When I use the phrase, “Get on the ball,” I am certainly not trying to insult anyone. I am not talking about effort or commitment; I am referring to the way we think. I will explain this by telling you about a very special person. To do so, I need to take you back to my youth.
I was a war baby—born during World War II. As a young boy in the late 1940s and early 1950s, I was an avid sports fan. I was particularly fascinated by track and field, especially the mile run. You see, at that time, no human being had ever run the American mile in under four minutes. In the history of the world, no one had been timed breaking that barrier.
There were magazine and newspaper articles back then suggesting that it might not be humanly possible to accomplish this feat. There had been thousands of middle distance runners who had trained for years who never got close. No, back then, it was widely believed that it just couldn’t be done. There was, however, one runner who didn’t seem to get the message.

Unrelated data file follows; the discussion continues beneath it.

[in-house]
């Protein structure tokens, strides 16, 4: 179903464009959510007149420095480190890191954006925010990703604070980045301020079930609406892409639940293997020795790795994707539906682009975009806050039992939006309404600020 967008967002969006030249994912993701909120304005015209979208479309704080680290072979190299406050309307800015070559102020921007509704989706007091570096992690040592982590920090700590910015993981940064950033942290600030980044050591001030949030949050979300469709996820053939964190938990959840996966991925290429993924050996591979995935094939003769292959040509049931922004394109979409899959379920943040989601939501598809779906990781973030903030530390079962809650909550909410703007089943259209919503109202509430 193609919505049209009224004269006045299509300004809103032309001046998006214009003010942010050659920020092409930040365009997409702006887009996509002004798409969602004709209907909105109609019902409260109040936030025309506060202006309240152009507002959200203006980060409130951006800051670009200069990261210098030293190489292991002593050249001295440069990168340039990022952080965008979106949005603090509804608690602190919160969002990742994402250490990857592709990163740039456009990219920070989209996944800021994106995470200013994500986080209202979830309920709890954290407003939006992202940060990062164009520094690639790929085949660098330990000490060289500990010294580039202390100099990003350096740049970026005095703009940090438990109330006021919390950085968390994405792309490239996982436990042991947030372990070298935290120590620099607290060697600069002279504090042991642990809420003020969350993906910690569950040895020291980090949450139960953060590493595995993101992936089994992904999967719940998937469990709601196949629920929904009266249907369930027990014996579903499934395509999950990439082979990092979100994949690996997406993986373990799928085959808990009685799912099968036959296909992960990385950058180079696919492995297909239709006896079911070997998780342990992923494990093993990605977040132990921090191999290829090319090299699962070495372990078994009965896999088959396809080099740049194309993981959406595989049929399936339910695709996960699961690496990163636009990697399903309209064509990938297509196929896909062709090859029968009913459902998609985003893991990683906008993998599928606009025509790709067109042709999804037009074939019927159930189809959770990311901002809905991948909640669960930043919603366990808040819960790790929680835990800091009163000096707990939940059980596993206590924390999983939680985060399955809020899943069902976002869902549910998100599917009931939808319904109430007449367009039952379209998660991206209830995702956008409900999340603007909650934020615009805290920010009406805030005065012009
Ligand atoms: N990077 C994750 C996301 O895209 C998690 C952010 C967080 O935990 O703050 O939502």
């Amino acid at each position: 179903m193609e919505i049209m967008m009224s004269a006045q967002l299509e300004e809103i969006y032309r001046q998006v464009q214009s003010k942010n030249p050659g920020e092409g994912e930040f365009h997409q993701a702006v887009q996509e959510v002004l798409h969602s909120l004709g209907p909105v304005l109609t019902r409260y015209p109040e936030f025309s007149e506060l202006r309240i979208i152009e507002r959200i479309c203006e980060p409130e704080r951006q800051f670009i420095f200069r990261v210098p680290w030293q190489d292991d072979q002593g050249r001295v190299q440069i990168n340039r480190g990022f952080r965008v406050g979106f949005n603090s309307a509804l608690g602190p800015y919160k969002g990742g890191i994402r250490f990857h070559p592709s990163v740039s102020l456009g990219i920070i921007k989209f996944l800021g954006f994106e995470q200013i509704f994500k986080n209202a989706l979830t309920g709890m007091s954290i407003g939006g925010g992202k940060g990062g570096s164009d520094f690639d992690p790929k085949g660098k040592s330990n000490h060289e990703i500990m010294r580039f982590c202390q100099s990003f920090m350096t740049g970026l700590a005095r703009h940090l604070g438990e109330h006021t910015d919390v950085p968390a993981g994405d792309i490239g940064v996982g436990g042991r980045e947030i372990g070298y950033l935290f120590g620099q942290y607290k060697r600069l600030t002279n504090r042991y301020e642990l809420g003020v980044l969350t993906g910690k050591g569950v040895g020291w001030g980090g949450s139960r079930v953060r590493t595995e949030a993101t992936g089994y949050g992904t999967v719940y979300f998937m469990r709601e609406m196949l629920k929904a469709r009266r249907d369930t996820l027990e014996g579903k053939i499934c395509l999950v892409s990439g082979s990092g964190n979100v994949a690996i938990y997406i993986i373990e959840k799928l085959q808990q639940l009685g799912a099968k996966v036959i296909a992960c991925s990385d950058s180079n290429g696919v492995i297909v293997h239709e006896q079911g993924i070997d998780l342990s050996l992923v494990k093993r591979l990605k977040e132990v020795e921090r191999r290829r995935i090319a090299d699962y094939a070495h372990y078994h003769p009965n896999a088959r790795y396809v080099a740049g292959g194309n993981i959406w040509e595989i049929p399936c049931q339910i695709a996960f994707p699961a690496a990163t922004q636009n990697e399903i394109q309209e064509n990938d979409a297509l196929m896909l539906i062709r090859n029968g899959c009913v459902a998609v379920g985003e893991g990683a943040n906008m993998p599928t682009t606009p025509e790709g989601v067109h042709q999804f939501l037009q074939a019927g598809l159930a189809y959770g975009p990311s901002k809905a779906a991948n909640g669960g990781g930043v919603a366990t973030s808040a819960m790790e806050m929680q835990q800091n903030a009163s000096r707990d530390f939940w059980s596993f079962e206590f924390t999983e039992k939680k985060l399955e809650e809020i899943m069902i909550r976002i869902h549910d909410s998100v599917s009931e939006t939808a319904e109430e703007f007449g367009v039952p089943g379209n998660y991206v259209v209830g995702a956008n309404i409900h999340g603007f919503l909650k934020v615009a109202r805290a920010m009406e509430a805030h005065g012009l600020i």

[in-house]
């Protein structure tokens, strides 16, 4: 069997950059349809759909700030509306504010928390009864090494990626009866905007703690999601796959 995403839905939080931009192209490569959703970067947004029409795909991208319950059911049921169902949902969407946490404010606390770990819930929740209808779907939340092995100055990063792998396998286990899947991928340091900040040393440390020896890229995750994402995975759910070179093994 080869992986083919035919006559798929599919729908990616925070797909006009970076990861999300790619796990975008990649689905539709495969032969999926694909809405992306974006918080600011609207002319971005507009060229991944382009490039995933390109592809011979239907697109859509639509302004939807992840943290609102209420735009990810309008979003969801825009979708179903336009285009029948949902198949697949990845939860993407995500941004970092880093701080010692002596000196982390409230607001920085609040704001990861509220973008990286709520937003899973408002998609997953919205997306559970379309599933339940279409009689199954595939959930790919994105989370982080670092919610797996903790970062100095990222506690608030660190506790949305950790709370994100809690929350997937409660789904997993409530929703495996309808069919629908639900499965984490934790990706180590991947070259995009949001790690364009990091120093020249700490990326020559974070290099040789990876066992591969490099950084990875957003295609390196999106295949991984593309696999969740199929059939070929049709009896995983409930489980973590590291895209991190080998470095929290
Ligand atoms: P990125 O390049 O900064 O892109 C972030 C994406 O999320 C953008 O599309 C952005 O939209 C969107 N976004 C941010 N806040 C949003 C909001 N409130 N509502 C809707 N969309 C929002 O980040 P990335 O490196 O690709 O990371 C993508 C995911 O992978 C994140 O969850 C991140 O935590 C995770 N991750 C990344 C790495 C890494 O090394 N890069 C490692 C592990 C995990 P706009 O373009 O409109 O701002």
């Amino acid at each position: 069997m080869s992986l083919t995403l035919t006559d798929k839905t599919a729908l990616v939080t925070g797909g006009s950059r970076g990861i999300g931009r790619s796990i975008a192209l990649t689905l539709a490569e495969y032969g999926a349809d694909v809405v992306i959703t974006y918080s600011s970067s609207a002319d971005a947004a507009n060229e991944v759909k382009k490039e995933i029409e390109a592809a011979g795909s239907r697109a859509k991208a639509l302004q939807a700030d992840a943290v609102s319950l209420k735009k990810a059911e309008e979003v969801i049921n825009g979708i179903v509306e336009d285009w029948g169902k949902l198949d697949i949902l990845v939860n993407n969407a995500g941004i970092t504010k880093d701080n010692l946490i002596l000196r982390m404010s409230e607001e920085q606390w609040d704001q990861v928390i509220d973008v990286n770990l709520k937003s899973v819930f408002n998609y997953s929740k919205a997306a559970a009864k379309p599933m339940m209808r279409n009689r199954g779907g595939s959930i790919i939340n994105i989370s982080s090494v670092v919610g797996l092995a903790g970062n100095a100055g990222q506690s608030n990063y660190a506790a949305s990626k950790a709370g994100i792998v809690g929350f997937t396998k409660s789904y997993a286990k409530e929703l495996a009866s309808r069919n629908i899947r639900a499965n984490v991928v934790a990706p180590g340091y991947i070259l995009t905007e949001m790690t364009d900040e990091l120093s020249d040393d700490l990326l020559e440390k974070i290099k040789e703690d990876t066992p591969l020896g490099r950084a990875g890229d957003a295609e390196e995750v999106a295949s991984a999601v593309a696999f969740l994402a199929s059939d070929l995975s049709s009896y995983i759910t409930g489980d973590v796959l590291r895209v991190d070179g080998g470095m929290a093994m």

On May 6, 1954, an Englishman, Roger Bannister, ran a one-mile race at Oxford, England. He completed the mile in three minutes, fifty-nine and four-tenths seconds, smashing the world’s record and becoming the first human to break the four-minute mile!
This accomplishment amazed the world. Years later Sports Illustrated Magazine rated Banister’s breakthrough, along with the scaling of Mount Everest, as the most athletic feats in the twentieth century. While I too was impressed, something else amazed me even more.
On June 21, 1954, less than two months after Bannister’s extraordinary feat, an Australian, John Landy, ran the mile in three minutes, fifty-eight seconds flat—breaking Bannister’s world record and becoming the second human to run a sub four-minute mile. Over the next few years, several other runners accomplished the feat and, as of today, hundreds of men have broken the four-minute mile.
How is all this possible? In the history of the world no one was able to accomplish this goal, but once someone did it, the dam burst and a flood of runners were successful in this undertaking.